Someone posted a question to the SQL Server forum the other day asking how to count runs of zero bits in an integer using SQL. Basically the poster wanted to know how to efficiently determine the longest contiguous string of zerobits (known as a run of bits) in any given 32bit integer. Here are a couple of examples to demonstrate the idea:
Decimal = Binary = Zero Run
999,999,999 decimal = 00111011 10011010 11001001 11111111 binary = 2 contiguous zero bits
666,666,666 decimal = 00100111 10111100 10000110 10101010 binary = 4 contiguous zero bits
My first reaction was that SQL is not my first choice of a goto language for bit twiddling hacks. These types of calculations are generally most efficient in Cstyle compiled procedural languages with plenty of bit manipulation instructions that map almost directly oneforone to lowlevel machine language instructions. In all fairness, SQL does have some bitlevel operators (&, , etc. operators), but the performance isn’t as optimized as a language like C#.
At any rate, a few different ideas were tossed around, like the simplistic loopandcount procedural method. Using this method you just keep a running total of the longest zerobit run and keep looping over the bits, adjusting your running total, comparing to your largest run of zero bits, and shifting your integer one bit right each time. But this being SQL, I decided to attack the problem from a setbased perspective. To start with I built a 1,000,000 row table to hold random integers:
CREATE TABLE TempNum
(
Num BIGINT NOT NULL
);
GO
WITH GenerateRandom
AS
(
SELECT 1 AS n,
ABS(CONVERT(BIGINT, CONVERT(BINARY, CHECKSUM(NEWID()))) % 4294967296) AS Random
UNION ALL
SELECT n + 1,
ABS(CONVERT(BIGINT, CONVERT(BINARY, CHECKSUM(NEWID()))) % 4294967296)
FROM GenerateRandom
WHERE n < 1000000
)
INSERT INTO TempNum
(
Num
)
SELECT Random
FROM GenerateRandom
OPTION (MAXRECURSION 0);
GO
Note that I used SQL Server’s BIGINT data type (64bit integer) since I wanted to deal only in unsigned 32bit integers. For my initial crack at a solution I split the 32bit integer up into individual bits and treated the whole thing like a classic Gaps and Islands problem. Essentially the 1 bits are islands, the 0's are gaps, and the length of the longest gap is the correct answer.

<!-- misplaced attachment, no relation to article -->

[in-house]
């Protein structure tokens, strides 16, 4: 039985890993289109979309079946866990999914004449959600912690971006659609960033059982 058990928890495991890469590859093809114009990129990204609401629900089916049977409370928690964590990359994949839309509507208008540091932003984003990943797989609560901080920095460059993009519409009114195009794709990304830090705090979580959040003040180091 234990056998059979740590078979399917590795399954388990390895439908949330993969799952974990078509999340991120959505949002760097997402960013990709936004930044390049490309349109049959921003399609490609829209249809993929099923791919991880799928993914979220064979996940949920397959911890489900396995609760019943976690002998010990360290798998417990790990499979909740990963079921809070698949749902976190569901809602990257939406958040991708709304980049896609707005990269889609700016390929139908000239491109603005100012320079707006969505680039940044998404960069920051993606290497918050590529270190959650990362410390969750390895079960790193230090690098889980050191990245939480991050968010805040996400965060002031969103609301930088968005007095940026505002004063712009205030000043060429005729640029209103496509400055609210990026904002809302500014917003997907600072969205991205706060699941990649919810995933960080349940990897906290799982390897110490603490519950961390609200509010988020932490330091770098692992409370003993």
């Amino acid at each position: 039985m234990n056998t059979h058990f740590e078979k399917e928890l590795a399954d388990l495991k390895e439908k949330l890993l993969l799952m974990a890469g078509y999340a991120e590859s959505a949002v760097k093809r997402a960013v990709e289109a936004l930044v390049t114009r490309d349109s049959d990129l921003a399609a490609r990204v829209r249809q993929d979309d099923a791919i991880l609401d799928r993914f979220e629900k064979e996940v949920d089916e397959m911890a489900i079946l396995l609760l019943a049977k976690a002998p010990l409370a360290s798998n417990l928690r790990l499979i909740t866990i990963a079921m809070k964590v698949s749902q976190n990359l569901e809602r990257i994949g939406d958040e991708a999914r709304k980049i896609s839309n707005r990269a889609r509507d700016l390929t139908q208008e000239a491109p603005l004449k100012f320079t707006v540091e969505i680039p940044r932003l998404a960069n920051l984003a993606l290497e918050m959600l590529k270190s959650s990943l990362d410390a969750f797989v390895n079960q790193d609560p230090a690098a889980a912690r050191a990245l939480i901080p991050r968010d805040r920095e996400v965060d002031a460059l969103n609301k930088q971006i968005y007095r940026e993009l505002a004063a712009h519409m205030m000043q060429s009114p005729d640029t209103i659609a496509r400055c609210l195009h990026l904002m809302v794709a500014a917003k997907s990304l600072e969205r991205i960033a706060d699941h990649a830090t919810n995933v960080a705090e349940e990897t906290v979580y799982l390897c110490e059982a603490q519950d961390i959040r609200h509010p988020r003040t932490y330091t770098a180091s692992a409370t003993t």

DBCC FREEPROCCACHE;
DBCC DROPCLEANBUFFERS;
GO
WITH Powers
AS
(
SELECT 0 AS id,
CAST(1 AS BIGINT) AS pwr
UNION ALL
SELECT p.id + 1,
POWER(CAST(2 AS BIGINT), p.id + 1)
FROM Powers p
WHERE p.id < 33
),
Islands
AS
(
SELECT ROW_NUMBER() OVER (PARTITION BY tn.Num ORDER BY id) AS RowNum,
tn.Num,
p.id,
p.pwr
FROM Powers p
CROSS JOIN TempNum tn
WHERE p.pwr & ((tn.Num * 2 )  CAST(8589934593 AS BIGINT)) <> 0
)
SELECT c.Num AS Num,
MAX(n.id  c.id  1) AS ZeroBitRun
INTO #Temp
FROM Islands AS c
INNER JOIN Islands AS n
ON n.RowNum = c.RowNum + 1
AND n.Num = c.Num
WHERE n.id  c.id > 1
GROUP BY c.Num,
n.Num;
GO
One interesting aside on this solution  to ensure that leading and trailing zeroes were counted for every 32bit number I had to shift the number left one bit (multiply by 2) and do a bitwise OR ( operator) with 8589934593, setting both the lowest bit (bit 0) and the highest bit (bit 33) to 1. Basically this means you’re now dealing with a 34bit integer, with the highest and lowest bits counted as islands. This ensures that for the 32 bits in between leading and trailing gaps are correctly identified. On my PC this query took an average of just over 360 seconds (6 minutes) to identify the largest run of zero bits in 1,000,000 random numbers. Another solution posted to the group used logarithms combined with bitshifting in a recursive CTE. This one completed 1,000,000 iterations in about 17.5 minutes.
I couldn't help but think that when you get down to it, a solution to this problem should play to SQL’s strengths. I decided that what I really need for an efficient SQL solution to this problem is a lookup table. Granted, a lookup table of 4+ billion rows (one row for each and every 32 bit number) would take a long time to build and probably wouldn't lend itself to IO efficiencies in SQL Server. So I opted for a scaled down version and built a lookup table of 65,536 rows with one row representing every possible 16 bit number. There are a lot of clever ways to grab bitlevel pattern information (Google "de Bruijn sequence", for instance), but to be honest this lookup table is a onetime build and static population so I decided to keep it simple.
CREATE TABLE #Nybbles
(
Num int primary key not null,